Have you ever been mellow? Hell no answer pulp fiction masters. Particularly the post World War II crew who wrote paperback originals for publishers such as Gold Medal and Lion Books. Though paperbacks got their mass market start in the late 30’s, WW2 pushed them over the hump. Our Boys picked up the paperback habit via Armed Service Editions of classic and popular lit. When Johnny came marching home he wanted more. Reprints of hardcover couldn’t meet the demand. Plus Johnny knew life could be war and war is hell and he craved something which reflected his insight. He craved pulp.
While Ike ruled the roost, pulp ruled the racks. Titles screamed bloody murder. Front covers were eyeball ecstasy with a nightmare twist. Half naked dames clung to or clawed at granite faced guys. Less lively bodies sprawled on the floor. Guns, booze, and cash were accessories in scenarios set in no-exit rooms at Hotel Sordismo. Crazed cops and gangsters were always on their way up. Pulp back covers were more verbal. Blurbs rhapsodized the sack and slug stuff within. Like — Harry knew the blonde was trouble. But the lush promise of Rita’s body blotted out the image of her husband’s punishing fists–
Those who think the 50’s were one big lock down have no idea how hard pop culture partied.
In 2007 pulp marches on, but covers have become more restrained. While some are designed with retro in mind a total revival of gonzo is needed. When Our Boys and Girls finally get back from Iraq, pulp should greet them as exuberantly as it greeted vets after WW2. Back cover blurbs might include:
As another reporter rose to ask a question, Dick felt the rage rise in his throat. Snarling he pulled the trigger.
Aw baby whined Bill as he slipped the Commander-in-Chief’s trousers over her head, you know you’re the only one.
With a groan of pleasure akin to torment, George surged into the Fertile Crescent again and again.
Want apocryphal plot? Try a synopsis of The Flesh is Weak.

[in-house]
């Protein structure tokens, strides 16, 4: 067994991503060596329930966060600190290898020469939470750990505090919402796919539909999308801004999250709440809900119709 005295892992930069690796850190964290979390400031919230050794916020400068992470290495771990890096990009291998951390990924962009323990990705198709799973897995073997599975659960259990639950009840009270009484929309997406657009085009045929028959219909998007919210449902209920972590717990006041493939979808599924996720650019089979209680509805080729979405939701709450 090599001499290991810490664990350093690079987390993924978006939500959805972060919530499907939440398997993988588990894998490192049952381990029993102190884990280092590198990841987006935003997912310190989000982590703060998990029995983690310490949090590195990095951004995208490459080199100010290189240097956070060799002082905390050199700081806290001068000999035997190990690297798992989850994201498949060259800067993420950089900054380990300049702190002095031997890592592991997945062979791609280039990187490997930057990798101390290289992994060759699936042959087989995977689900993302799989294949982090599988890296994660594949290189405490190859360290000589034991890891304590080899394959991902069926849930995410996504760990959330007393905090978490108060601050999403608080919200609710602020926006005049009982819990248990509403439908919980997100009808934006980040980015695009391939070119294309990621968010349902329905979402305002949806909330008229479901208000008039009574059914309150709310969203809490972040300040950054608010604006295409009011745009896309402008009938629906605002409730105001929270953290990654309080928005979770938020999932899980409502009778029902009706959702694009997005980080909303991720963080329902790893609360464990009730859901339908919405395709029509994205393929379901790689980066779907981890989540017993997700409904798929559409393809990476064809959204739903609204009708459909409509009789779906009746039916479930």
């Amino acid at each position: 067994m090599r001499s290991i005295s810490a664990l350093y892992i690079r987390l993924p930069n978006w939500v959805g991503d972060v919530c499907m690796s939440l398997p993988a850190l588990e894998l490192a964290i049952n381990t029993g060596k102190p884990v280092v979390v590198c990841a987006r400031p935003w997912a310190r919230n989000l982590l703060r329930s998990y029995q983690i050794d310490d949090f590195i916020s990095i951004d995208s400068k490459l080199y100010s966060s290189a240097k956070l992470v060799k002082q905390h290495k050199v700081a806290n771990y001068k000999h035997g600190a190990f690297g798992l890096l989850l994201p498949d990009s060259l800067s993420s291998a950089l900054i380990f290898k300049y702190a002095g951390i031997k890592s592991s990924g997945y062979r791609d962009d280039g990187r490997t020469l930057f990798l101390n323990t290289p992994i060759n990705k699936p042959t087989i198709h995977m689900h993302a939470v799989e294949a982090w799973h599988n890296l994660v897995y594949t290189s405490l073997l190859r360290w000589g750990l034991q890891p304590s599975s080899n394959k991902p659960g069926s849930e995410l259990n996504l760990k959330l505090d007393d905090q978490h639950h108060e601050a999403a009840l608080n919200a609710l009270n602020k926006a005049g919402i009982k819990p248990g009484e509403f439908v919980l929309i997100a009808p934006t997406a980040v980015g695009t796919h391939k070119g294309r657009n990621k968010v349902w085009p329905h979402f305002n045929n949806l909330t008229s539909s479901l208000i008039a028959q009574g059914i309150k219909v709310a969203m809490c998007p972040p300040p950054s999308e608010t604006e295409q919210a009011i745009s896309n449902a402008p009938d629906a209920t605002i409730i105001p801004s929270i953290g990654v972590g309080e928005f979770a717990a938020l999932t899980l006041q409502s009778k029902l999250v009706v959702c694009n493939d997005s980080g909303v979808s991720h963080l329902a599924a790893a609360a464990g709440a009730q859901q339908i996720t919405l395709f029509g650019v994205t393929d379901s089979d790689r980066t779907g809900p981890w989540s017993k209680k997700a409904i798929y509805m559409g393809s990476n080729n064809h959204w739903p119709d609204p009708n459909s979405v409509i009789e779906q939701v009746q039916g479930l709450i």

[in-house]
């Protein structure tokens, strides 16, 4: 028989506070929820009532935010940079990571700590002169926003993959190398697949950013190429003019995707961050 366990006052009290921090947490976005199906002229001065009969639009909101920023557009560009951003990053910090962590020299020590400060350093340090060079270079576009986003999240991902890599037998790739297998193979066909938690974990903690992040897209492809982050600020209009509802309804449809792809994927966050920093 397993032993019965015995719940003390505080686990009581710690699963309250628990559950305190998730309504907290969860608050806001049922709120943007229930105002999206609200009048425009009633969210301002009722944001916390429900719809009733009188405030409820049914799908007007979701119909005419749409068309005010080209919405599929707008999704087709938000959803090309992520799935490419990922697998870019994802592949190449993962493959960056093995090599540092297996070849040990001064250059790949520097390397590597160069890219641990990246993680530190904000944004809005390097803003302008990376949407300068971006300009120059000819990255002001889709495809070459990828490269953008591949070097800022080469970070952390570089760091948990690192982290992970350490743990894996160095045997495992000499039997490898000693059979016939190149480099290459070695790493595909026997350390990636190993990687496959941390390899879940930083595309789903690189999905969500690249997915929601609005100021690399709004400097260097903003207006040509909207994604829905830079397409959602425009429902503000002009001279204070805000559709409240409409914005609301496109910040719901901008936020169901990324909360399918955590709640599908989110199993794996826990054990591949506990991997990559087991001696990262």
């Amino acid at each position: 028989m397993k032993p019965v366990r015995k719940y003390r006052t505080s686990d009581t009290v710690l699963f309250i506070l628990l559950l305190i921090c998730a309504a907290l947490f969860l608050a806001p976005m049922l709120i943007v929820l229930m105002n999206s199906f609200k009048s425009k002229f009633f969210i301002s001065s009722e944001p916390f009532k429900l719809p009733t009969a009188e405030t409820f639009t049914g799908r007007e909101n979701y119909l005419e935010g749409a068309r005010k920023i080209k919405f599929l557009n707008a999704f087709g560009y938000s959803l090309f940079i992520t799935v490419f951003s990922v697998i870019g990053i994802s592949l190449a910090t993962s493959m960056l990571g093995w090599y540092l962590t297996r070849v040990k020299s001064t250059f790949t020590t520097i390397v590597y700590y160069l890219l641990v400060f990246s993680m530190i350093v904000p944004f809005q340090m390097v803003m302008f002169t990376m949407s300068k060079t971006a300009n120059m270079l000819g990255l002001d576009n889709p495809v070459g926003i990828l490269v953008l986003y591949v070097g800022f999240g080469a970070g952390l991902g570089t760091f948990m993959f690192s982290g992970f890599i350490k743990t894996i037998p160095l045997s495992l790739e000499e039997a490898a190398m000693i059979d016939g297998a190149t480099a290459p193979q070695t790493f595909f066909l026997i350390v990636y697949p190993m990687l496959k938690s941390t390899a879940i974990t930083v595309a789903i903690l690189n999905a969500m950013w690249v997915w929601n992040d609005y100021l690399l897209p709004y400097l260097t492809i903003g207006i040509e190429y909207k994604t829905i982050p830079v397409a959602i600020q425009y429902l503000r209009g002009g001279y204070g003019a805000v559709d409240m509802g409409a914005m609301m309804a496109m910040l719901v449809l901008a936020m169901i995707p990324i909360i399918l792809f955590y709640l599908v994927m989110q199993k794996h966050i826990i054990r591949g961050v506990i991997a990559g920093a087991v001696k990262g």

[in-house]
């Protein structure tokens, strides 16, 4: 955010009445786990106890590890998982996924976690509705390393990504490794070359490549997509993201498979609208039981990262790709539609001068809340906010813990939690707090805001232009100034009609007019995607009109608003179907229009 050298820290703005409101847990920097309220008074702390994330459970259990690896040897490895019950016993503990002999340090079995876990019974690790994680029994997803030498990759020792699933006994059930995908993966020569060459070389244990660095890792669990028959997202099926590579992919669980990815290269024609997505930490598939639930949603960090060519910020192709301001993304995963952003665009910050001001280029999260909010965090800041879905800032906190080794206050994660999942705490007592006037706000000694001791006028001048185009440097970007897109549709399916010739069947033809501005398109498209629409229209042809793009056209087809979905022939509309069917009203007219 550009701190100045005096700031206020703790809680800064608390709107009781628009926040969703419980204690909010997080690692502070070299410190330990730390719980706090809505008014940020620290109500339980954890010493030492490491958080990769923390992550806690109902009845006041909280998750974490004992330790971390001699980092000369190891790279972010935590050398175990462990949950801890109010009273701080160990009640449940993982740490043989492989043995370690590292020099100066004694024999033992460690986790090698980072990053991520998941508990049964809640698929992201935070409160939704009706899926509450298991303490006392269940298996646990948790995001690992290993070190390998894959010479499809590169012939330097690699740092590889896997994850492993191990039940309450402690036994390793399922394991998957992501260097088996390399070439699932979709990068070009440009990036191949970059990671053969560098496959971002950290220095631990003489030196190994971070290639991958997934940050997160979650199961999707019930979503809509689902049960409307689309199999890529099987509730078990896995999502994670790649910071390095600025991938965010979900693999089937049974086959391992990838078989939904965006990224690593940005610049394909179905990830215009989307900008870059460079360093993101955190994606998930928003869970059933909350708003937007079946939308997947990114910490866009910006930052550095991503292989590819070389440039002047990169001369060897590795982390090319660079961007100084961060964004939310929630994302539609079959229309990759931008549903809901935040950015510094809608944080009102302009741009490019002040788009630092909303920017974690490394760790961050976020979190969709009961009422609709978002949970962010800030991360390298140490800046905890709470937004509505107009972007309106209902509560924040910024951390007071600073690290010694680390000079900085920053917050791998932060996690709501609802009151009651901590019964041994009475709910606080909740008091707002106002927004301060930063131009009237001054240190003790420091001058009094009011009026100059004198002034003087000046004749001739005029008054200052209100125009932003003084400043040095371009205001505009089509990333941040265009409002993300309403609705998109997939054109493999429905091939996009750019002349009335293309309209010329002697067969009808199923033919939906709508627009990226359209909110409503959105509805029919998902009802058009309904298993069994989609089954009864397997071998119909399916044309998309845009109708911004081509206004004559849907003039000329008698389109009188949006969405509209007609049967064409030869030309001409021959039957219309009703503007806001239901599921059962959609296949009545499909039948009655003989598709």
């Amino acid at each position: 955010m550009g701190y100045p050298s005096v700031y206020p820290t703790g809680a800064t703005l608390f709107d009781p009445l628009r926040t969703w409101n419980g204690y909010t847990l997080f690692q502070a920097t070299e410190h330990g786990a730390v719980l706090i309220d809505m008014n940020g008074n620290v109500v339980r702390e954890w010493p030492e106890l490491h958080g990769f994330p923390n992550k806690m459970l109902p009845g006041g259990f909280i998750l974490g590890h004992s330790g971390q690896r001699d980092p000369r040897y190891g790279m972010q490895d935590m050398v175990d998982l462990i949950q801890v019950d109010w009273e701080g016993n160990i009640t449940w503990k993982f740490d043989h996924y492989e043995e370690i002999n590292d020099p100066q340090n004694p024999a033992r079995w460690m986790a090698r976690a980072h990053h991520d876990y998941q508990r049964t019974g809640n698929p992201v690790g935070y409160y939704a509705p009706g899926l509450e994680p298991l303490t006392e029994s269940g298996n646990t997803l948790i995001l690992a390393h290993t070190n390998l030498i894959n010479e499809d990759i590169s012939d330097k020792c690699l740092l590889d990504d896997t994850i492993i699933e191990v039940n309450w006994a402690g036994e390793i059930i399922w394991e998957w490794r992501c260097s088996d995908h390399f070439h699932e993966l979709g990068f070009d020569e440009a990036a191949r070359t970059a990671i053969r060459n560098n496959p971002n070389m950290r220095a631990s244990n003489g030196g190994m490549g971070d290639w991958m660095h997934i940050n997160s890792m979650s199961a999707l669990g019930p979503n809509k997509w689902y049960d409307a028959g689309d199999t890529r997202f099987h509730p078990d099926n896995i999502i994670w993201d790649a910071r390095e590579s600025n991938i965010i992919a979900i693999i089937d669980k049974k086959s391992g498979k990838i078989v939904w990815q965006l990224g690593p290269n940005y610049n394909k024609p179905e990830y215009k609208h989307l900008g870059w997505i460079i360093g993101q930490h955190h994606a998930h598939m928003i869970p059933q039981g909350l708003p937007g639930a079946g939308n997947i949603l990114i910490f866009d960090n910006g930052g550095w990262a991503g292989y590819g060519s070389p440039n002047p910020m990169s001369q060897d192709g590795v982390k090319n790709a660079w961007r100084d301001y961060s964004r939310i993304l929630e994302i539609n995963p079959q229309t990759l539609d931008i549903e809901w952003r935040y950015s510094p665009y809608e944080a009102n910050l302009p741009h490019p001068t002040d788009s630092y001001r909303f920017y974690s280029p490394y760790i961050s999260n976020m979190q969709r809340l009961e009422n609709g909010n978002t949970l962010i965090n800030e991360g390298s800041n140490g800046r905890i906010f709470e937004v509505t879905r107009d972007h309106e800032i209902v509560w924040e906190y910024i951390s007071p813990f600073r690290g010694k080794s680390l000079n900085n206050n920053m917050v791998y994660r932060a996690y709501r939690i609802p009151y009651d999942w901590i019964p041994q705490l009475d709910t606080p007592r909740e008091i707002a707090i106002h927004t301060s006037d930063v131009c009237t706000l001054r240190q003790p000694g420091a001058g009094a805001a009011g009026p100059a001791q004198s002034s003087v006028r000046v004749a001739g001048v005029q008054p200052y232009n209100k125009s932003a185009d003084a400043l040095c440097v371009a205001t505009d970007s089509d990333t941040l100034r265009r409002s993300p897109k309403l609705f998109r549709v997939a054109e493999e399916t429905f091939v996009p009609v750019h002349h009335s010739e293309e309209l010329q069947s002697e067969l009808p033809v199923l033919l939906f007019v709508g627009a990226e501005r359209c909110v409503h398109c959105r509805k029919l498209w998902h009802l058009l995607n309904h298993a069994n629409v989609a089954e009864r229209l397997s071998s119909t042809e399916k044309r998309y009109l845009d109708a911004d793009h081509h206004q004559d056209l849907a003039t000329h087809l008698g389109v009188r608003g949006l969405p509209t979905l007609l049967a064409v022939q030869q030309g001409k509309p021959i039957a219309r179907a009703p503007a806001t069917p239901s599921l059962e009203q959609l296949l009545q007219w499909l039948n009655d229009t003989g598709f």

After a 40 year stint in Iraq, GI Wes Duncan returns to his hometown of Oleo in upstate New York. Wes is bitter about being discharged. Arthritis is no big deal. Not kissing brass ass was the real squeal. Wes tries to hook up with old girlfriend Lil, who promised to wait forever. But Lil doesn’t remember Wes. Her grandchildren say “Alzheimers” but Wes figures Lil is playing him for a sucker. In retaliation, he takes up with her sister Madge. Madge is married to the mayor of Oleo, Lester Stemrott. Lester is about to retire and wants Madge to move with him into a HUD backed, assisted-living condo complex. But Madge isn’t ready for AARP Land. She wants to live it up on Lester’s graft. After a surprisingly athletic tryst at the Cozy Cocoon Motel (Wes throws his back out but Madge snaps it back) Madge and Wes hatch a plot to murder Lester and pin it on Lil. Madge and Wes kill Lester but the plan backfires. Lil’s memory turns sharp as a tack and she produces an air tight alibi — as well as photos of Madge and Wes at the Cozy Cocoon. Lil blackmails Wes and Madge. Wes sleeps with Lil to get the photos. Madge thinks he’s screwing her over for real. Madge shoots Wes and Lil and makes it look like a murder suicide. The next day a singing telegram from Uncle Sam arrives for Wes. Declaring I Want You Back.
Flesh, The Movie
In 2057 The Flesh is Weak is turned into a big budget movie. (Yup, big budget movies still exist in the second half of the 21st century.) But some changes are made. The title becomes Back to Iraq and the ending is more upbeat. Wes survives being shot by Madge, returns to Iraq, and redeems himself by taking out a nest of Islamo-Fascists intent on blowing up a bus full of school children en route to the U.S. Academy of Islamo-Democracy. Wes is played by an uncannily well-preserved Tom Cruise. However, Tom’s sex scenes with the starlets playing Madge and Lil are performed by his body double. As the film’s producer puts it, “Pastrami makes a good sammy but sucks as eye candy.”
Back to Iraq is box office boffo. Still, film purists remember the low rent piece of fiction on which it was based and reference the late Quentin Tarantino, Saying HE would have made it the right way–
Carola Von Hoffmannstahl-Solomonoff
Sources include but are not limited to:
Over My Dead Body, The Sensational Age of the American Paperback: 1945 to 1955, Lee Server, Chronicle Books, 1994
Books in Action, The Armed Services Edition, Edited by John Y. Cole, The Center for the Book, Library of Congress, 1984
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